November is Native American Heritage Month, and of course the Thanksgiving holiday. RaceBridges presents these free Lesson Plans and Resources that will assist you in bringing alive the stories of our first residents of America. Two of these units present activities to use around the Thanksgiving holiday.
As we move into a month of celebrating the First Nations of our country and the world, a few helpful hints from Oyate, the children’s literature review site, can keep us from doing more harm than good. To turn a critical eye toward any books, videos or films to which we expose our students here are a few guidelines of what to include:
Show only media that present Indians as full human beings, not primitive or simple tribal people. Avoid media that objectifies Indian people such as “counting” or “playing Indians” (Would you have your student “count” or “play” white people?).
Select media where the full range of Indian customs, cultures, dress, religion, language and architecture is shown.,
Show media that has authentic, not generic design. “Indian looking” is not accurate. Use books, films and so on that have paid full attention to detail..
Select media that shows the variety of physical attributes Indian people, like all people, display. Avoid books that simply portray Indians as white people with darker skin..
Select age appropriate media that are honest about the genocidal policies of the U.S. government. Watch for media that subtly blames Indians for their own dwindling numbers. Show that Native nations actively resisted their invaders..
Show Indian heroes other than those who “helped” European conquerors..
Share media that shows present day First Nations as complex, sovereign nations who are not dependent on charity, take care of their families and are creating their own future..
With November just around the corner, Americans are preparing to celebrate not only Thanksgiving but also National American Indian Heritage Month.
For educators, this is the perfect time to explore new perspectives on the history of indigenous peoples in the U.S., as well as to discover the history never heard. One way to do that is to get students thinking critically about what they don’t know — and why they don’t know it.
Of course, students know some things about American Indians. At a young age, they probably learned about wigwams, teepees and other culturally obsolete trappings of early “Indian” society. And all of us were taught about the first Thanksgiving – how the Pilgrims dressed and the “friendly Indians” brought corn to this peaceful gathering of fellowship and gratitude.
But then most of us found out, at some point in our adult life, that the Thanksgiving story was highly mythologized, and that the real history of indigenous people in the U.S. was marked by removal, slaughter, and forced assimilation.
So why don’t we teach that in school? That disconnect between what we teach and what we ignore provides a golden opportunity to expand students’ understanding of the true, historical Native American experience.
Wondering how to spark this discussion in your classroom? Here are some creative ideas:
Start simply by asking students what they’ve been taught about American Indians — their history, their culture, perhaps even their role in the traditional Thanksgiving story. Depending on what you hear, you may want to probe further into their knowledge of Native American genocide.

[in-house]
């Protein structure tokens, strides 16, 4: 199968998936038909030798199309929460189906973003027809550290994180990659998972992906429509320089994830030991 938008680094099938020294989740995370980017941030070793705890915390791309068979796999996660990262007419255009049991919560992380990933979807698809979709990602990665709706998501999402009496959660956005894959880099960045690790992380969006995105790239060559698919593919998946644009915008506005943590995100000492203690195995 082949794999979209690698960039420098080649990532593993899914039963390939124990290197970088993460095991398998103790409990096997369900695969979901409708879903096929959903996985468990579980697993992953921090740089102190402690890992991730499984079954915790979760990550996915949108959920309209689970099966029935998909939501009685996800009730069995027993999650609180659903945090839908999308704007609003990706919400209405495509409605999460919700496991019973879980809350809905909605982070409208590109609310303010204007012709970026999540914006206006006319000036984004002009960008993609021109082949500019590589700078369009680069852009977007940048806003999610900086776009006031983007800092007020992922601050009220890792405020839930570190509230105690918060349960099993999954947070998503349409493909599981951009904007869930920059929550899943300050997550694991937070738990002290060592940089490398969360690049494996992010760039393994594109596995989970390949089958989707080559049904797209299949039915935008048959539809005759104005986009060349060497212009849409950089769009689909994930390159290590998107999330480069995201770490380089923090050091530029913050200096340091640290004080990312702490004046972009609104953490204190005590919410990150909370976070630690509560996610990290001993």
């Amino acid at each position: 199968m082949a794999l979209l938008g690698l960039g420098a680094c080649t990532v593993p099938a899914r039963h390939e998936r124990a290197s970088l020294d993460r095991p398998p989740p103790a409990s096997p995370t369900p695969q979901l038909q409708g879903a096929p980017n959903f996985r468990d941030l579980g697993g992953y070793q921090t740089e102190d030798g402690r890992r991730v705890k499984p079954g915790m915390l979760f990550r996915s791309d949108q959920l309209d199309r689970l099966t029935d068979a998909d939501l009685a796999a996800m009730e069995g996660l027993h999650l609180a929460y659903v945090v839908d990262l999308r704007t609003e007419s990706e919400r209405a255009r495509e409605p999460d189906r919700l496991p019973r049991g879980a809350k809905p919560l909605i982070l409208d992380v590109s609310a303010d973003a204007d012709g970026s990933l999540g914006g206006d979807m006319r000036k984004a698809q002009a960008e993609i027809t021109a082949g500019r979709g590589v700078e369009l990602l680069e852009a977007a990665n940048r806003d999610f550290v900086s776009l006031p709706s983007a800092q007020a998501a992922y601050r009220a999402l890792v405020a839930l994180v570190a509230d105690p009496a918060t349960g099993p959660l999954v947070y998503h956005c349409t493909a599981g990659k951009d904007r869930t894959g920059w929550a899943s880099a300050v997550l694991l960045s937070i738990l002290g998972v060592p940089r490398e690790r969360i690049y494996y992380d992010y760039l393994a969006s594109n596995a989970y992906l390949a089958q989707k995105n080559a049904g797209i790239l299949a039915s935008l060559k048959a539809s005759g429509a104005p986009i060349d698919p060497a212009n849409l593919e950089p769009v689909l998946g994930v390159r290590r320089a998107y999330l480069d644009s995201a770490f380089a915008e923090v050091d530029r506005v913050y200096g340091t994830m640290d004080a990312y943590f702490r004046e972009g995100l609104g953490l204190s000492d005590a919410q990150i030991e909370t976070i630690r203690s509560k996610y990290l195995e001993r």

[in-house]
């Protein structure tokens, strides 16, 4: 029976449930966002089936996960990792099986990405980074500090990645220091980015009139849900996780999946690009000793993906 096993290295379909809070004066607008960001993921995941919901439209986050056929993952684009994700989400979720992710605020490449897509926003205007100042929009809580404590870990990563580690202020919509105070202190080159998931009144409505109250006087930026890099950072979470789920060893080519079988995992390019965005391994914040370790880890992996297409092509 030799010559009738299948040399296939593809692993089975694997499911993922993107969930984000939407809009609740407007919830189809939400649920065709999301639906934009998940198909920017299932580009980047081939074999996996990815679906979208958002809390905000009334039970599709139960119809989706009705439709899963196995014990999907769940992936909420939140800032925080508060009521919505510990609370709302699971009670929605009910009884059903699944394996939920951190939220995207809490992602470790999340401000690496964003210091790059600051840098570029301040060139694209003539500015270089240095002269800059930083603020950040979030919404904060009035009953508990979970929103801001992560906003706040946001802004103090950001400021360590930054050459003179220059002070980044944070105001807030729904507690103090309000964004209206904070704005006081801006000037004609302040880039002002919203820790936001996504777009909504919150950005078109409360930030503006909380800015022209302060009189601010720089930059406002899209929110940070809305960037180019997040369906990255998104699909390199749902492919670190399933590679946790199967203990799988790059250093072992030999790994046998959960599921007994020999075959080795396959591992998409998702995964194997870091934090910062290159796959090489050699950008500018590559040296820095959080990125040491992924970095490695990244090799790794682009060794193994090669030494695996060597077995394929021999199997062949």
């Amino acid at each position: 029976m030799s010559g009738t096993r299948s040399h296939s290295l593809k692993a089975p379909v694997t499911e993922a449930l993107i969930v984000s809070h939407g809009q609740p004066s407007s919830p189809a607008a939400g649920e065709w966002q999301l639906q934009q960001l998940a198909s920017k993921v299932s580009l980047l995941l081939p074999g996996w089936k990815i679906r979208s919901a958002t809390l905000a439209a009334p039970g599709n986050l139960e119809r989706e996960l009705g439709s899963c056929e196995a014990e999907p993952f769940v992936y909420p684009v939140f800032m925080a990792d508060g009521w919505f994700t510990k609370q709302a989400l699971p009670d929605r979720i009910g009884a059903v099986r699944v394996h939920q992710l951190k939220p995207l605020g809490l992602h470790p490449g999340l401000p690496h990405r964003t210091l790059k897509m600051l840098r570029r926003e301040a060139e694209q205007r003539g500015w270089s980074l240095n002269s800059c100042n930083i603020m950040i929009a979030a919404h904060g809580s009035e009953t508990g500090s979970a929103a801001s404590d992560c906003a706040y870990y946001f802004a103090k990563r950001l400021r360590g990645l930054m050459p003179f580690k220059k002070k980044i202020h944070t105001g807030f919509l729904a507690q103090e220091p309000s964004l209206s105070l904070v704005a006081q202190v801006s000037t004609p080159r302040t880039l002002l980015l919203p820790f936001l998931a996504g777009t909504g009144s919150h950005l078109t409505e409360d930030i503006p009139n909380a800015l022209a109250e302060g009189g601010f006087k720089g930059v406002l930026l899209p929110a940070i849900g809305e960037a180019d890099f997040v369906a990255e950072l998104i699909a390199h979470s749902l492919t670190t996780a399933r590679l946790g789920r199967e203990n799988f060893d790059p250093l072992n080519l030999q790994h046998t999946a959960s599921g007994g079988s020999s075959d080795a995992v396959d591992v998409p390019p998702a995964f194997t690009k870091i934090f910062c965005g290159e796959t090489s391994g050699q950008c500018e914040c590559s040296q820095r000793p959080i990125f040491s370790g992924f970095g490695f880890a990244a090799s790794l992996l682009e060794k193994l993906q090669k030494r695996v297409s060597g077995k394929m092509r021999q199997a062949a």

Next, try exposing them to true stories from the Native American perspective. One you might consider: “The Spirit Survives“ by First Nations storyteller Dovie Thomason. It’s a personal account (available in audio and text) of her family’s painful experience in the Indian boarding schools,to which many American Indian children were taken by force, away from their families, to be assimilated into white culture. Dovie’s story and the associated lesson plan, available free and printable by clicking, exposes students to historical events that aren’t taught in most schools. It also touches on themes of cultural identity, inclusion and exclusion, and the power of forced education to oppress people.
After the introduction of this new perspective, you can encourage students to think critically about what they haven’t been taught. Get them talking with these questions:
What did you learn from this story that you didn’t know about the history of indigenous people in the U.S.?
Why do you think you never learned this in school?
Why do we need to explore this neglected part of history?
Why bring up stories that are painful or hard to listen to? What good does that do?
Whether you simply engage in classroom discussion or facilitate small-group presentations, exercises like this enable your students to explore more fully the history and experience of Native Americans. And as we prepare for Thanksgiving, that most American of holidays, lessons such as this will help students consider who’s been missing from the “American table” and how they can literally and metaphorically make a difference.
This lesson plan presents a rarely heard part of American history — a true story about the crimes of forced assimilation of Indian children in the American Indian Boarding Schools.
Kiowa Apache and Lakota Indian storyteller Dovie Thomason weaves a fascinating story of struggle, survival and inspiration as she tells her own daughter of a history that must not be forgotten and that presents lessons for all of us today. Texts, audio-download segments and classroom activities and resources are all a part of this powerful Lesson Plan.
AN AMERICAN INDIAN STORY OF STRUGGLE, PAIN AND PROUD SURVIVAL . . .
This is a printable Lesson Plan with audio-excerpts looking at the original inhabitants of our land and some of the shattering events that were forced upon them.
Dovie Thomason, a Kiowa Apache and Lakota Indian, weaves personal narrative, the history of Indian schools, and the story of Gertrude Bonnin (later Zitkala Sa), the Sioux Native American woman who went through the Indian schools and afterward became a writer and activist for Indian rights.